Peres offer Iran olive branch as Russia warns

Peres offer Iran olive branch as Russia warns

Peres offer Iran olive branch as Russia warns

Iranian President Mahmoud Ahmadinejad. REUTERS photo

Israel’s mounting conviction that Iran is close to developing a nuclear weapon could have “catastrophic consequences,” Moscow warned yesterday while Israel’s president reached out to the Iranian people with a message of peace.

The debate over Iran’s nuclear program is “increasing the tension and could encourage moves toward a military solution with catastrophic consequences,” Mikhail Ulyanov, head of security and disarmament at the Russian Foreign Ministry, told Interfax news agency. 

Speculation has risen in recent weeks, driven in part by comments made by Israeli officials, that Israel may soon launch a military strike on Iran’s nuclear facilities to slow or halt its controversial program.
Despite the heightened tensions, Israeli President Shimon Peres extended a peace feeler to the Iranian people. 

“We were not born enemies and there is no need to live as enemies. Do not allow the flags of hostility to cast a dark shadow over your historic heritage,” Peres said during a marking the 63rd anniversary of the founding of Israel’s Parliament. “Your people are a sensitive people that aspire for friendship and peace, and not for conflicts and wars.”

Israel and Iran had close relations before the Islamic Revolution in 1979.

Israel and much of the international community believe Iran’s nuclear enrichment program masks a covert weapons drive, a charge Tehran denies. The “noise” about Iran’s nuclear intentions “has political and propaganda objectives that are far from inoffensive,” Agence France-Presse quoted Ulyanov as saying.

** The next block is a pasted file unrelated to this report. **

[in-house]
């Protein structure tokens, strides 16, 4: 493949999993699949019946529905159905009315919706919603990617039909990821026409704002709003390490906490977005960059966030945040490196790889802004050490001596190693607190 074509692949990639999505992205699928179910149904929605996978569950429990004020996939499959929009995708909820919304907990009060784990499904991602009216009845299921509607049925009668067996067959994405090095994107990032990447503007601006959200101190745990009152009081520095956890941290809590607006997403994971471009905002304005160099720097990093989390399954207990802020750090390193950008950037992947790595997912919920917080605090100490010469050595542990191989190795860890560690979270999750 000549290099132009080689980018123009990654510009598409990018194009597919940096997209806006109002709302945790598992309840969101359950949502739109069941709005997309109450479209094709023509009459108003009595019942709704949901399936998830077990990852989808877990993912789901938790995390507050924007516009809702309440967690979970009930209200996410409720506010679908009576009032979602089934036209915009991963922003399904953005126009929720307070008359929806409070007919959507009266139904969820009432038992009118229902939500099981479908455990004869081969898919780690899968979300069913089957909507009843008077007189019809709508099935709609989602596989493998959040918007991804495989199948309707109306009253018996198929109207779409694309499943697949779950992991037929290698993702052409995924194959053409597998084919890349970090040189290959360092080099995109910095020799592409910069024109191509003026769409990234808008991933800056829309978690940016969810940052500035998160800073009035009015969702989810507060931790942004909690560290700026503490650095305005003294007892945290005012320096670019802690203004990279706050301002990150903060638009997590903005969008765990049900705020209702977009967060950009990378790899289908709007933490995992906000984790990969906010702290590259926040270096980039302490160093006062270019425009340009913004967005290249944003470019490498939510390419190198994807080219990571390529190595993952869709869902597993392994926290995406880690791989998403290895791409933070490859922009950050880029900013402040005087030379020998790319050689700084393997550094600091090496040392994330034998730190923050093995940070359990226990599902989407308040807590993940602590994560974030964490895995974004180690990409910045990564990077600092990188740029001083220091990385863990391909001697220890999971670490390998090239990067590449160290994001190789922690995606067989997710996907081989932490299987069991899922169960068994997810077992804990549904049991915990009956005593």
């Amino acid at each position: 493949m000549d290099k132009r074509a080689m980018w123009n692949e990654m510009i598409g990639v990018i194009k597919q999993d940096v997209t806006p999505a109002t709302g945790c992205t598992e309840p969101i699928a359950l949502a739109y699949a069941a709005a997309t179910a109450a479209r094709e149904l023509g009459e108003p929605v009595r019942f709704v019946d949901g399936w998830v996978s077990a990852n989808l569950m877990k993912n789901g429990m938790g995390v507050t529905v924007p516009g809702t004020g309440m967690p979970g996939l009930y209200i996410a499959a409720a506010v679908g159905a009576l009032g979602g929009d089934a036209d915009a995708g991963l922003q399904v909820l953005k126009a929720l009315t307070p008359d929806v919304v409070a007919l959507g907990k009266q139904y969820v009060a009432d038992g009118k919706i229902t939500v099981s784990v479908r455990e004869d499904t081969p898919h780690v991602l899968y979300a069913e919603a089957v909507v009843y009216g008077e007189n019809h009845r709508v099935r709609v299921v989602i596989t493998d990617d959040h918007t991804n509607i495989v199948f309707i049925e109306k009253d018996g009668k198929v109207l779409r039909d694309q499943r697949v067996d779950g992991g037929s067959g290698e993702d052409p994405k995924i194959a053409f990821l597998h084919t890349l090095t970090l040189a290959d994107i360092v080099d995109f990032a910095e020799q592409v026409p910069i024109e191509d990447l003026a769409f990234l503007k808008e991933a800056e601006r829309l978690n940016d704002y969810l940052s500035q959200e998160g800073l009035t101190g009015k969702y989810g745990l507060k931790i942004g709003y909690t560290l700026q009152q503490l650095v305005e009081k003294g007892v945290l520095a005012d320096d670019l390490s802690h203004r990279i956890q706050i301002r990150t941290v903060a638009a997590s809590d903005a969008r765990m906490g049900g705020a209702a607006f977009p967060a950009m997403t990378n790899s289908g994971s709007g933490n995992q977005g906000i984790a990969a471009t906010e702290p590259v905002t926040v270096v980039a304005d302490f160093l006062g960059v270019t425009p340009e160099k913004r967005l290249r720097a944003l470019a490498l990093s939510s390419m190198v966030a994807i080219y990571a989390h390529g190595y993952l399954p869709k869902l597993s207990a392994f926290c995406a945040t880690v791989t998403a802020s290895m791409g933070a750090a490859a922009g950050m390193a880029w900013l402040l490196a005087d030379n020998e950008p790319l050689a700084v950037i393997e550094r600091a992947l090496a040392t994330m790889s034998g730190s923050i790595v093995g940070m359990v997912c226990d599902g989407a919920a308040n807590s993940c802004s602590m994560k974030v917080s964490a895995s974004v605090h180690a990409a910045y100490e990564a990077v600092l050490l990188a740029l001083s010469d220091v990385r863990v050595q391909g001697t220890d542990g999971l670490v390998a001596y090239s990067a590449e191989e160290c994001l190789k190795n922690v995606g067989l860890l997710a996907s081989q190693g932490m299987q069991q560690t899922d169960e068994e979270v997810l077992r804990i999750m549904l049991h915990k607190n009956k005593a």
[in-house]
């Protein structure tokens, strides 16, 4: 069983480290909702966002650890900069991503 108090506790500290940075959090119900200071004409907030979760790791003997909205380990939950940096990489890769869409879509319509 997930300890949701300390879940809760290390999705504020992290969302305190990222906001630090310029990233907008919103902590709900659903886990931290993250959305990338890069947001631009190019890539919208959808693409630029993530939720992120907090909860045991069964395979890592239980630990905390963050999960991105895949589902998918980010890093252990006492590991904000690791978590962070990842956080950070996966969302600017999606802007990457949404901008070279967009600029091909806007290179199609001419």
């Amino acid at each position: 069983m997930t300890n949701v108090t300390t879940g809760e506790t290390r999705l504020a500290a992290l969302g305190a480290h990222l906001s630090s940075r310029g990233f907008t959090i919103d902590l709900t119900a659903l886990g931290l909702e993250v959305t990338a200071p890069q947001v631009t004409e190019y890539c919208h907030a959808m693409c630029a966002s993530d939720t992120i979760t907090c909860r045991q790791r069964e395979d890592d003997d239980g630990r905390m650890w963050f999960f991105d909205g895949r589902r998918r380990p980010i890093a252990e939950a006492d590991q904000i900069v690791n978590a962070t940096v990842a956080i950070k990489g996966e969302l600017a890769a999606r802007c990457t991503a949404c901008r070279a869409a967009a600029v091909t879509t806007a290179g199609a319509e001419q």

Joint naval drills with neighbors

Israeli Defense Minister Ehud Barak said last month that any decision by Israel on whether to attack Iran in a bid to halt its nuclear program remained “very far away.” However, Israel’s chief of military intelligence, Gen. Aviv Kochavi, told a security conference last week that Iran had enough radioactive material to produce four nuclear bombs. 

But Ulyanov disagreed. “We prefer to base our evaluations on the actual facts, which are that Iran’s nuclear activity is under strict monitoring by the International Atomic Energy Agency [IAEA],” he said. 
Meanwhile, a senior Iranian Navy commander announced the country’s readiness to stage joint naval drills with neighboring states, Fars news agency reported. “Iran is ready to hold joint naval exercises with neighboring countries including Oman. Iran’s Navy invites the Omani Royal Navy to visit Iranian ports, including Bandar Abbas,” Commander of the Iranian Navy Adm. Emir Habibollah Sayyari said Feb. 8. 

Iranian Gen. Nasrullah Nejad has also said the military is ready for any possible engagement with the “enemy,” and that Iran is readying its Iranian-made hunter aircraft fleet.